This September marks the twentieth anniversary of Batman: The Animated Series, and the birth of the shared DC animated universe that would eventually expand to present one of the most comprehensive and thorough explorations of a comic book mythology in any medium. To celebrate, we’re going back into the past and looking at some classic episodes.

One thing I really liked about Batman: The Animated Series was the way that it was constantly rehabilitating all these classic gimmicky villains, the type of stereotypical one-dimensional comic book baddies that would inevitably serve as event fodder to prove just how serious the current big threat was. Mister Freeze is the most obvious example, with Heart of Ice really setting the standard for a Z-list villain rehabilitation. Surprisingly, I find myself returning to those smaller episodes more than I’d watch the Joker-centric adventures or even some of the more popular instalments. While not quite as definitive as Heart of Ice, The Clock King does an excellent job introducing the eponymous bad guy.

Like clockwork…

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Batman: Earth One (Review)

To celebrate the release of The Dark Knight Rises, July is “Batman month” here at the m0vie blog. Check back daily for comics, movies and television reviews and discussion of the Caped Crusader.

I think it’s fair to say that I approached Batman: Earth One with a reasonable amount of skepticism. After all, Batman already has two almost perfect origins. Christopher Nolan’s Batman Begins is really the perfect introduction to the character and his world, but Frank Miller’s Year One is also still a hugely iconic piece of work on the character. Miller’s Batman origin has, for example, withstood multiple re-examinations of Superman’s origin. (John Byrne’s Man of Steel, Mark Waid’s Birthright, Geoff Johns and Gary Frank’s Superman: Secret Origin and Grant Morrison’s Action Comics among others.) So Batman: Earth One, a modernised “reimagining”of Batman’s origin story, does feel a tad unnecessary. However, despite the sense that it’s not really needed, it’s actually a fairly interesting take on the mythology judged on its own merits.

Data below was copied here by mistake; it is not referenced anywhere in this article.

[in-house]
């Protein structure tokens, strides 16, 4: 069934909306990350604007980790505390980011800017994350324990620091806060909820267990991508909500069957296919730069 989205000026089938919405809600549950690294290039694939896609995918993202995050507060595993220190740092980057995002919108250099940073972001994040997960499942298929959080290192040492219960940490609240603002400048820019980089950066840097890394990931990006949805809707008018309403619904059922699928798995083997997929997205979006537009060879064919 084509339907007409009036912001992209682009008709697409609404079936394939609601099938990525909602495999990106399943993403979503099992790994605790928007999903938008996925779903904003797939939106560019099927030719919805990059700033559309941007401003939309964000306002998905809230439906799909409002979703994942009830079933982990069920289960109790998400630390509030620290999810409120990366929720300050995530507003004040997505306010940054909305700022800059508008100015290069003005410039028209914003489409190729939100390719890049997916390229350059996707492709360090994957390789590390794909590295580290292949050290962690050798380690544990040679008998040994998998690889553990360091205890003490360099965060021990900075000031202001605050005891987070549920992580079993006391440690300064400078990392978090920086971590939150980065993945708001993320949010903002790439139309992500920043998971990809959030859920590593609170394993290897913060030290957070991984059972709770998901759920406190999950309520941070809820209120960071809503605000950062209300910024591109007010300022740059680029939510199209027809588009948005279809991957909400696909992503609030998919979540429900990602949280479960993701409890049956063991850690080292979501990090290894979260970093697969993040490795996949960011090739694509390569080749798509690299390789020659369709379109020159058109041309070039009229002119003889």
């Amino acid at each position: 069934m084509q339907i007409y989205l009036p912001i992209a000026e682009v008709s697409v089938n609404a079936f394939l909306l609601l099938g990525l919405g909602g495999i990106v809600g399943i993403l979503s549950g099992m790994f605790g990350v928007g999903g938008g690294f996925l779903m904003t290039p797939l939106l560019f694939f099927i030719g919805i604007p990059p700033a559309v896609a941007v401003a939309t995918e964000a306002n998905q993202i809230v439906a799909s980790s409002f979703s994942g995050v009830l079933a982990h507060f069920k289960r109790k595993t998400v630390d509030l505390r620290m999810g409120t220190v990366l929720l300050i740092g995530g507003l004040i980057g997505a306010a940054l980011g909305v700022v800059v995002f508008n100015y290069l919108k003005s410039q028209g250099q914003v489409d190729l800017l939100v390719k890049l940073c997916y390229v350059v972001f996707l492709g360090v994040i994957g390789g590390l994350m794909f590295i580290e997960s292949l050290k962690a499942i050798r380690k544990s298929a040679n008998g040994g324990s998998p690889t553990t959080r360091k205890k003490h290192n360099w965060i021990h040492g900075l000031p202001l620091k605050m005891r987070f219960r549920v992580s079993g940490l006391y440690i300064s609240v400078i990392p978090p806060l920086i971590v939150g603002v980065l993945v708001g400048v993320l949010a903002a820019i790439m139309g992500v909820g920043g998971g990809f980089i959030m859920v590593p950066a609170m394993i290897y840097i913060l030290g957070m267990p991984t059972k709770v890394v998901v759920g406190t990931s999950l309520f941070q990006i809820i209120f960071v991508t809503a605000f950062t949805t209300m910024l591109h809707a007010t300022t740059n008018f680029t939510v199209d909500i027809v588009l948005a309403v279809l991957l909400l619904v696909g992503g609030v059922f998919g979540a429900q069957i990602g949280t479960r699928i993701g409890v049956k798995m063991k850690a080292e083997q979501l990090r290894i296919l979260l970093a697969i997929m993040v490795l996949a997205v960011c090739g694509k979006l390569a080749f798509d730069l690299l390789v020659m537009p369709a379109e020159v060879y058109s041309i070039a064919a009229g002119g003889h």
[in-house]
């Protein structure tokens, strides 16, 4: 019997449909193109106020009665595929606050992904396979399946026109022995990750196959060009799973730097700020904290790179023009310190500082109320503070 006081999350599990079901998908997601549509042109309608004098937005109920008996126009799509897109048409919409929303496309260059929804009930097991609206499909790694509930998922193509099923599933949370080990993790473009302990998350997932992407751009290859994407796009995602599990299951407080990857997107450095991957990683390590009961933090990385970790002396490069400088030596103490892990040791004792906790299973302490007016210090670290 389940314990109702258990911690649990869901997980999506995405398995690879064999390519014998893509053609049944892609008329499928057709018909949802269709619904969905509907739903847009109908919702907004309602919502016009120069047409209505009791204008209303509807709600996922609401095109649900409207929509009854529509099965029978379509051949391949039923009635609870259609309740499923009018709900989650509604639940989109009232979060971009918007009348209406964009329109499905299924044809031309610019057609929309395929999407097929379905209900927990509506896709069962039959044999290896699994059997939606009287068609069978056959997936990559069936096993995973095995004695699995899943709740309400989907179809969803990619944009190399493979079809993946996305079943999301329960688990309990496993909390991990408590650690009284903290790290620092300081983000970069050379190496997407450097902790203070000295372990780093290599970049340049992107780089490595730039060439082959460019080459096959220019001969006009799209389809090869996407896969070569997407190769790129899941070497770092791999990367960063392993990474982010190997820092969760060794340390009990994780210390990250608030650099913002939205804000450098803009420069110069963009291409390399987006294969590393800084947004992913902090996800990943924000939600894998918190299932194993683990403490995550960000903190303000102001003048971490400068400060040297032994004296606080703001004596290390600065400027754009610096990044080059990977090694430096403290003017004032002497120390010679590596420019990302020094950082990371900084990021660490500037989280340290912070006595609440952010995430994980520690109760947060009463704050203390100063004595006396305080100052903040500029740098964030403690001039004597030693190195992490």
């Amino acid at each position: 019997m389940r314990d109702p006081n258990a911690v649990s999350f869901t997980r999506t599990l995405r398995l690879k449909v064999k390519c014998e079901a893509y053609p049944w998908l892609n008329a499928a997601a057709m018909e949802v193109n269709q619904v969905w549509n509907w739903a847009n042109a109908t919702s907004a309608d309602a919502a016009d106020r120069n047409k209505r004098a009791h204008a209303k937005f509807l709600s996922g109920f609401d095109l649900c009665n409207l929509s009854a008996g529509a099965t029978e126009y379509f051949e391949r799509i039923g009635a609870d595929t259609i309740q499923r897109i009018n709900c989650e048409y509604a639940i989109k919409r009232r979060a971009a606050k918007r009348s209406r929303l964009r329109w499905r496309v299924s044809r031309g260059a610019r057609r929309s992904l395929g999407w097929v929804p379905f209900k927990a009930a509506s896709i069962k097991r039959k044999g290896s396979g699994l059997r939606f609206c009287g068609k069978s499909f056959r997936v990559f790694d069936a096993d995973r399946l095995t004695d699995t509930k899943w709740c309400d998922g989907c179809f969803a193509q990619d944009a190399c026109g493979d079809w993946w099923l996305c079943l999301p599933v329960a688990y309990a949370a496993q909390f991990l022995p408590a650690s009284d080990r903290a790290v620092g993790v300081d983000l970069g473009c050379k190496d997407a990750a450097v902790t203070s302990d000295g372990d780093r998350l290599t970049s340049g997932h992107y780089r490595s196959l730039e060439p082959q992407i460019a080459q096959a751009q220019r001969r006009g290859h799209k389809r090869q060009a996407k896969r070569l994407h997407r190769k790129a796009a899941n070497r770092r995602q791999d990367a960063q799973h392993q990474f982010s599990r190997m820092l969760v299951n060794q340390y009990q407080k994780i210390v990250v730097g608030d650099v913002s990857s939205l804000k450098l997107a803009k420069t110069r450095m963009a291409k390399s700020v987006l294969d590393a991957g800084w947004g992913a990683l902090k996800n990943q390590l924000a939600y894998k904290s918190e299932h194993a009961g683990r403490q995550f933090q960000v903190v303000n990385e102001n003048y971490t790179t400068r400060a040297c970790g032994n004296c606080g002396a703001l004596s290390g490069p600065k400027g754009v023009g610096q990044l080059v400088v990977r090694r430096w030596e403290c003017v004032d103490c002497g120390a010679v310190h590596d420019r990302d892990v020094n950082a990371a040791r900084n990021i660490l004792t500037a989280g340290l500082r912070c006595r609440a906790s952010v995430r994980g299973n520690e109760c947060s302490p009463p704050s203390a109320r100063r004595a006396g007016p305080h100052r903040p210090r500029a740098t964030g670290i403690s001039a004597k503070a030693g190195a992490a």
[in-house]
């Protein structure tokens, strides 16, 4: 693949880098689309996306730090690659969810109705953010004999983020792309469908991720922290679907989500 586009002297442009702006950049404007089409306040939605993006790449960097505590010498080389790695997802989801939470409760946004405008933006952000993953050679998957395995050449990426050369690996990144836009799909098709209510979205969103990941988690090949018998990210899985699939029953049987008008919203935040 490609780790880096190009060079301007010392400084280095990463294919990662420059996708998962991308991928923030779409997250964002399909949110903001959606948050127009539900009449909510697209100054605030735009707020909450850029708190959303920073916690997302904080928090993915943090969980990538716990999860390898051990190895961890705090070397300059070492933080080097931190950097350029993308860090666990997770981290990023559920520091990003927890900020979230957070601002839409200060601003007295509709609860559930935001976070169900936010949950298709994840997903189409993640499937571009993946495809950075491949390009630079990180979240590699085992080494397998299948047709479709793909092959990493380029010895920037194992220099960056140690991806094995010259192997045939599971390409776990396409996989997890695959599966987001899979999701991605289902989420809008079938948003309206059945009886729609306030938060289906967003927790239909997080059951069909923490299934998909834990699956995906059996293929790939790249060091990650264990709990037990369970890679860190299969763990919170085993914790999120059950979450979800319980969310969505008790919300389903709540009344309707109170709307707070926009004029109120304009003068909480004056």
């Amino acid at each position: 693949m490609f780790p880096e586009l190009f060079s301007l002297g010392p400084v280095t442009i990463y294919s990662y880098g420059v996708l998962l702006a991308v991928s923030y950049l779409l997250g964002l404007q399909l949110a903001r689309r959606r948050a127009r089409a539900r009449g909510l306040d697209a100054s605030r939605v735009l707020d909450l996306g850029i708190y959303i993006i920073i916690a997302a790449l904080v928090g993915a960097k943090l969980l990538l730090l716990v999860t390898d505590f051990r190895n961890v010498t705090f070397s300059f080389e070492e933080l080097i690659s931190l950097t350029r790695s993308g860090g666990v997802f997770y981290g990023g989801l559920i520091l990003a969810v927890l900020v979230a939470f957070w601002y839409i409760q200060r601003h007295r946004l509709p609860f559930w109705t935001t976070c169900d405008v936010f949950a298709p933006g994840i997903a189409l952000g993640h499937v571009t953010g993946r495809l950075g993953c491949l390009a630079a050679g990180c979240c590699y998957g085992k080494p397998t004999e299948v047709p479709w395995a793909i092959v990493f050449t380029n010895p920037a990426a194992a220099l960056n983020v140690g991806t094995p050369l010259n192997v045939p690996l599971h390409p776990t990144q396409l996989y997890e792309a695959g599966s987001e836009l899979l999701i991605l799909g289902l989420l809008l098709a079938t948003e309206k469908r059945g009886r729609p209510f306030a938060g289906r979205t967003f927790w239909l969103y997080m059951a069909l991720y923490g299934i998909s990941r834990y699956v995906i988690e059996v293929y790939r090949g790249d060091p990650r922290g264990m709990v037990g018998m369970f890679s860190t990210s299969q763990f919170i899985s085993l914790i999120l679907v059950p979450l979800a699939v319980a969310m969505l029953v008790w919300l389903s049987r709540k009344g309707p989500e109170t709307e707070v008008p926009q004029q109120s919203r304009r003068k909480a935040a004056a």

Yes, father… he shall become a bat…

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Paul Cornell’s Run on Batman & Robin – The Sum of Her Parts (Review)

To celebrate the release of The Dark Knight Rises, July is “Batman month” here at the m0vie blog. Check back daily for comics, movies and television reviews and discussion of the Caped Crusader.

Today we’re taking a look at three of the authors who followed Grant Morrison’s groundbreaking Batman & Robin run. We’ll start with Paul Cornell.

I’m going to be entirely honest here. I am very disappointed that Paul Cornell hasn’t really got a shot at an on-going Batman book. The author has been something of a rising star at DC comics for what seems like years, and recently provided the best Superman run in recent memory with his wonderful Lex Luthor story in Action Comics. He’s a writer who is astutely aware of the genre conventions, while being shrewd enough to exploit them to his advantage. He writes distinctly “comic book!” comic books, but without following the standard plot patterns just for the sake of adhering to formula. His three-issue Batman & Robin fill-in arc might not be his best work, or the best work on the title, but I do admire Cornell’s willingness to provide a compelling criticism of the Batman mythos instead of merely offering a generic paint-by-numbers treading-water adventure. Even if it doesn’t quite stick the landing, Cornell’s story is certainly ambitious.

Drilling it into them…